Elizabeth R. Austin

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Elizabeth R. Austin (born 1938) is an American organist and composer.

Life[edit]

Elizabeth Austin was born in Baltimore and studied at the Peabody Conservatory Preparatory school. She continued her studies with Nadia Boulanger in Paris,[1] and graduated with a master's degree from the Hartt School, University of Hartford, and a doctorate from the University of Connecticut.[2]

While completing her studies, Austin taught music at the Hartt School, and she continues to work as an organist at St. Paul's Episcopal Church in Windham Center. She married Gerhard Austin, and lives in Mannheim for three months of each year. In 1990 she helped initiate a faculty/student exchange with the Staatliche Hochschule fur Musik Heidelberg-Mannheim. She translates books and scholarly papers and acts as an interpreter for German-speaking composers. In 1997 she assisted with an international exchange between Connecticut Composers, Inc. and Brandenburg composers, supported by the Musikakademie Rheinsberg of Germany.[3]

Honors and awards[edit]

  • First Prize, David Lipscomb Electronic Music Competition for Klavier Double (1983)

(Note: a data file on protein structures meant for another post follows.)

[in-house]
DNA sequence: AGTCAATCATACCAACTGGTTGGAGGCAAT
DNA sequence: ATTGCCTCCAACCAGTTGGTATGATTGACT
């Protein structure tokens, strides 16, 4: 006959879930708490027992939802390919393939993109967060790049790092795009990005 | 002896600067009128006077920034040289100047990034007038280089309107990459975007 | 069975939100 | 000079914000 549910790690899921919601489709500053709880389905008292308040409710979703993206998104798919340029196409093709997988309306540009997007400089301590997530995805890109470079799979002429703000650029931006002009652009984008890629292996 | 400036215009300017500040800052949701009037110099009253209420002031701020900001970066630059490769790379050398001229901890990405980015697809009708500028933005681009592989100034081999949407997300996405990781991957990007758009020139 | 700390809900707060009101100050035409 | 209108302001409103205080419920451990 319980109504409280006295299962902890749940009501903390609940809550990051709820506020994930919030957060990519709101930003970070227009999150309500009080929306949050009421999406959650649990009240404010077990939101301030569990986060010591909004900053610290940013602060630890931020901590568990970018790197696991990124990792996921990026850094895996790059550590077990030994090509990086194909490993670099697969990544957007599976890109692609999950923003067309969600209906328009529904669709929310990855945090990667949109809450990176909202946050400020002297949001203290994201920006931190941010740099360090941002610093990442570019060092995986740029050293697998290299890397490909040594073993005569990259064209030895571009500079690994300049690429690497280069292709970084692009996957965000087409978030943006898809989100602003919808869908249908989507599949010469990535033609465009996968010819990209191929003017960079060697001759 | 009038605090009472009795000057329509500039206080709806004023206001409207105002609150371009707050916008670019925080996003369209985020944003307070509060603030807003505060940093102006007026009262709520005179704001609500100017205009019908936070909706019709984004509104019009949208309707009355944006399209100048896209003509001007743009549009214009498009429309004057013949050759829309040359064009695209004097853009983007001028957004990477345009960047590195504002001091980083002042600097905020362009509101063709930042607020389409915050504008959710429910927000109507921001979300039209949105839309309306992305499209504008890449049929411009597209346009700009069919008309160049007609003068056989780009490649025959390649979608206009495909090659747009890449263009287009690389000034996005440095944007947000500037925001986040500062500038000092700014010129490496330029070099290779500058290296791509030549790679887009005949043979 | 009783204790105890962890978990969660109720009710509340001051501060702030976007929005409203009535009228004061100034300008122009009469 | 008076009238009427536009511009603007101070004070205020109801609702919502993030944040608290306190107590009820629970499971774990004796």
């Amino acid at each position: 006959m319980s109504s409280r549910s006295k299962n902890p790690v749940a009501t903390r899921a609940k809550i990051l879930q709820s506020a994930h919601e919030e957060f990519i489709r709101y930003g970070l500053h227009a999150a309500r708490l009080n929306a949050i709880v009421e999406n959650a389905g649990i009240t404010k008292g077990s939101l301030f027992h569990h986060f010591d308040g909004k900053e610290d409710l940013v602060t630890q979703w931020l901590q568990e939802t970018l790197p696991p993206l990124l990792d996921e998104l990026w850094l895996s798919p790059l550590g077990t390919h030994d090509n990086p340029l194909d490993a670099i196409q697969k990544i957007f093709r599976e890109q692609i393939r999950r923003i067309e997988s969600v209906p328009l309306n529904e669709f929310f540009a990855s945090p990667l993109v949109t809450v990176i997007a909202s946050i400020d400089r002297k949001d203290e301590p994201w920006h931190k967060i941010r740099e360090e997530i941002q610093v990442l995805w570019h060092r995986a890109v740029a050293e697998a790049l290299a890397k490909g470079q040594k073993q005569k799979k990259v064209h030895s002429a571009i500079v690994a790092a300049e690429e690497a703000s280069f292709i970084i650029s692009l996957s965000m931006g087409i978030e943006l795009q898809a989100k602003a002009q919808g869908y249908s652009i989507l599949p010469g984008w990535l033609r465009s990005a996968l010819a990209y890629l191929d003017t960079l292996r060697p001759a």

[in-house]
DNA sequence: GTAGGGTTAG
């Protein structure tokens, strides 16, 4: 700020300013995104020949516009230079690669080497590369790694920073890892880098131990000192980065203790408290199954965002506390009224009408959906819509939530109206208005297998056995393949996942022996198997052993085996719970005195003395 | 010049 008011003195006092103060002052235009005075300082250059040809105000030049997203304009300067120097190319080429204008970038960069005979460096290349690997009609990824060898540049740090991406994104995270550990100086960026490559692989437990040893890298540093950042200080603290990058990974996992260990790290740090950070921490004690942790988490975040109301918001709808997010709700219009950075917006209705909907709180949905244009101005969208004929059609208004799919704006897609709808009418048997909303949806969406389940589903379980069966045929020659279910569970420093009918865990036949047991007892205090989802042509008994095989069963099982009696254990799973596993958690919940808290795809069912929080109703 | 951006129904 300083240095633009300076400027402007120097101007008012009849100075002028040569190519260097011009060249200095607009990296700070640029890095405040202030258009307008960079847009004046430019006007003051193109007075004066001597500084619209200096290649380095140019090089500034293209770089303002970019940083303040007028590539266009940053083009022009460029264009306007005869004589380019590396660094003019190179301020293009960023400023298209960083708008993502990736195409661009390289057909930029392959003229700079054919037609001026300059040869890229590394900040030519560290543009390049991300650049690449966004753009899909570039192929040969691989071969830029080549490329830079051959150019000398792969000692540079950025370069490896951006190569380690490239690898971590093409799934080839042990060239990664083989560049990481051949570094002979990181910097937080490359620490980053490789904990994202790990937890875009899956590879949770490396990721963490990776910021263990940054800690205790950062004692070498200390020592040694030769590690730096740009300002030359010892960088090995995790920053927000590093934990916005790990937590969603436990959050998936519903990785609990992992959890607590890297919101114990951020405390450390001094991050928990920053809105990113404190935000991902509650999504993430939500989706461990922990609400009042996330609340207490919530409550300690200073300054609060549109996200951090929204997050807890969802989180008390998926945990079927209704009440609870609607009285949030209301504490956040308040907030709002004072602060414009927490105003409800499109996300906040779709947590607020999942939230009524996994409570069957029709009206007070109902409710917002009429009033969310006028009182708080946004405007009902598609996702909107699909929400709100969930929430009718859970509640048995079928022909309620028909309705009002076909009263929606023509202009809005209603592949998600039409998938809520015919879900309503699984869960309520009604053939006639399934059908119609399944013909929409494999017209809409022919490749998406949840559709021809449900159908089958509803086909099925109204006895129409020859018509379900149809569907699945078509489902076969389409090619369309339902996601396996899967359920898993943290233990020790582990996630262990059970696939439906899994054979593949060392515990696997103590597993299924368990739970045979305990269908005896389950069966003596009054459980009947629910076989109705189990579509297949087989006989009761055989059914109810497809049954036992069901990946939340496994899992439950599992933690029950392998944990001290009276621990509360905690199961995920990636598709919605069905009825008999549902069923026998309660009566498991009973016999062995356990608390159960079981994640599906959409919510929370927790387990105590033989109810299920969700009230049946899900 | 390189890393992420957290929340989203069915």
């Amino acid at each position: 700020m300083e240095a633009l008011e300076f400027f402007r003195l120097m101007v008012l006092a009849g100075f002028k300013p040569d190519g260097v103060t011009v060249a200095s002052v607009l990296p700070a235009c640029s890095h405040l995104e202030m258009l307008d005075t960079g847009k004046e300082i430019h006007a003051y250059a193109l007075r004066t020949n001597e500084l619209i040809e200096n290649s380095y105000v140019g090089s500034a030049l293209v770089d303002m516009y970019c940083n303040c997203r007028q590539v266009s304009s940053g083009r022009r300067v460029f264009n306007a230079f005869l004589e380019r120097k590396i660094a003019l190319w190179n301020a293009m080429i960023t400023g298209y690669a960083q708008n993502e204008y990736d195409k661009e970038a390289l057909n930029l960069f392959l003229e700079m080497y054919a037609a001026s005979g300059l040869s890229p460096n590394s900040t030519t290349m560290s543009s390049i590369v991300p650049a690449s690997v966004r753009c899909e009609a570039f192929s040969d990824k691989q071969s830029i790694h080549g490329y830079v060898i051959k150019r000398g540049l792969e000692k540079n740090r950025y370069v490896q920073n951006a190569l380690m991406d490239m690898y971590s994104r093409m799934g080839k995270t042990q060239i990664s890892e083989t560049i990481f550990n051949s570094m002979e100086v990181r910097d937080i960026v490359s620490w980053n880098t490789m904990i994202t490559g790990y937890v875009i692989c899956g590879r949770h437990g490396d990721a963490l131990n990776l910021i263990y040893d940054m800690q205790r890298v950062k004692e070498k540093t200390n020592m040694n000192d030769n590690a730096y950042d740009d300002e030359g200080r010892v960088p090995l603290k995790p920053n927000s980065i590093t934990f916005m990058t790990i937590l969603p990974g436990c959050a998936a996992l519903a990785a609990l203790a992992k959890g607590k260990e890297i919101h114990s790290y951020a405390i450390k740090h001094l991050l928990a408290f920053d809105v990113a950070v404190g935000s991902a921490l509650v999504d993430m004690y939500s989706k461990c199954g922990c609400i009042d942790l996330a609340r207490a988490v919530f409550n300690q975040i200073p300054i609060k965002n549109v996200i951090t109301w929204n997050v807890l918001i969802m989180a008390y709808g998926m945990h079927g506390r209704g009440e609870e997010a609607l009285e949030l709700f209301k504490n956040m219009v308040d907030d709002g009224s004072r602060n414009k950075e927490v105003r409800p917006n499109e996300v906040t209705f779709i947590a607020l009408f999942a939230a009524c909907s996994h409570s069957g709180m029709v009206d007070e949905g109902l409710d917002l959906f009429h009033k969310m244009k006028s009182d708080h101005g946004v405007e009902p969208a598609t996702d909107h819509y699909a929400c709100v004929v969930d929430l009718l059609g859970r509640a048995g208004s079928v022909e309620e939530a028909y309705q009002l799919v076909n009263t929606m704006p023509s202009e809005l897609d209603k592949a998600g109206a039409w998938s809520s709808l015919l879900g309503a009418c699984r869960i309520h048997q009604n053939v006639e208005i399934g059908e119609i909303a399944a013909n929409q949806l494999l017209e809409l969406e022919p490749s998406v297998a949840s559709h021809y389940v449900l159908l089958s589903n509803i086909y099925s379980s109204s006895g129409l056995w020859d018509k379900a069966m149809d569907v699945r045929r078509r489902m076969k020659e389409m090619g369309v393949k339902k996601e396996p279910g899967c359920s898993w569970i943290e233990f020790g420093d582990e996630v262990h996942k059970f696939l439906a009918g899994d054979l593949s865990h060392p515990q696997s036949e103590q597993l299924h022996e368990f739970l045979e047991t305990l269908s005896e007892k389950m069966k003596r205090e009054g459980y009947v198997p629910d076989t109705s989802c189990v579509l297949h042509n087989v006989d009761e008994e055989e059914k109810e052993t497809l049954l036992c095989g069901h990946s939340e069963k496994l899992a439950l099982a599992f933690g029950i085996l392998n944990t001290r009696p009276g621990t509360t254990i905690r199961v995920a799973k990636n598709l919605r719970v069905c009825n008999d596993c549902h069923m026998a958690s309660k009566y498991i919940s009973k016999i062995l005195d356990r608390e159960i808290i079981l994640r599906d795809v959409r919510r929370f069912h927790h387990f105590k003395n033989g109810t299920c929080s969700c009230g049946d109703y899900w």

• First Prize, IAWM's Miriam Gideon Composition Competition for A Hommage for Hildegard (1998)
  • Selected by GEDOK (Society of Women Artists in German-speaking countries) to represent Mannheim-Ludwigshafen in the Lubeck seventieth-year anniversary exhibition (Spring, 1996)
  • GEDOK retrospective concert in Mannheim, June 1998

Works[edit]

Selected works include:

  • When the Song of the Angels is Stilled for mixed chorus a cappella
  • Homage for Hildegard (1997)
  • Klavier Double for piano and tape (1983)
  • Water Music I: Beside still waters... for cello octet
  • Drei Rilke Lieder for middle voice and piano (1958)
  • B-A-C-Homage for viola and piano (2007)

Her music has been recorded and issued on CD, including:

  • Society of Composers, Inc.: Songfest (1995)

References[edit]

  1. ^ Clifton, Keith E. (2008). Recent American art song: a guide. 
  2. ^ Dees, Pamela Youngdahl (2004). A Guide to Piano Music by Women Composers: Women born after 1900. 
  3. ^ "Biography". Retrieved 30 January 2011.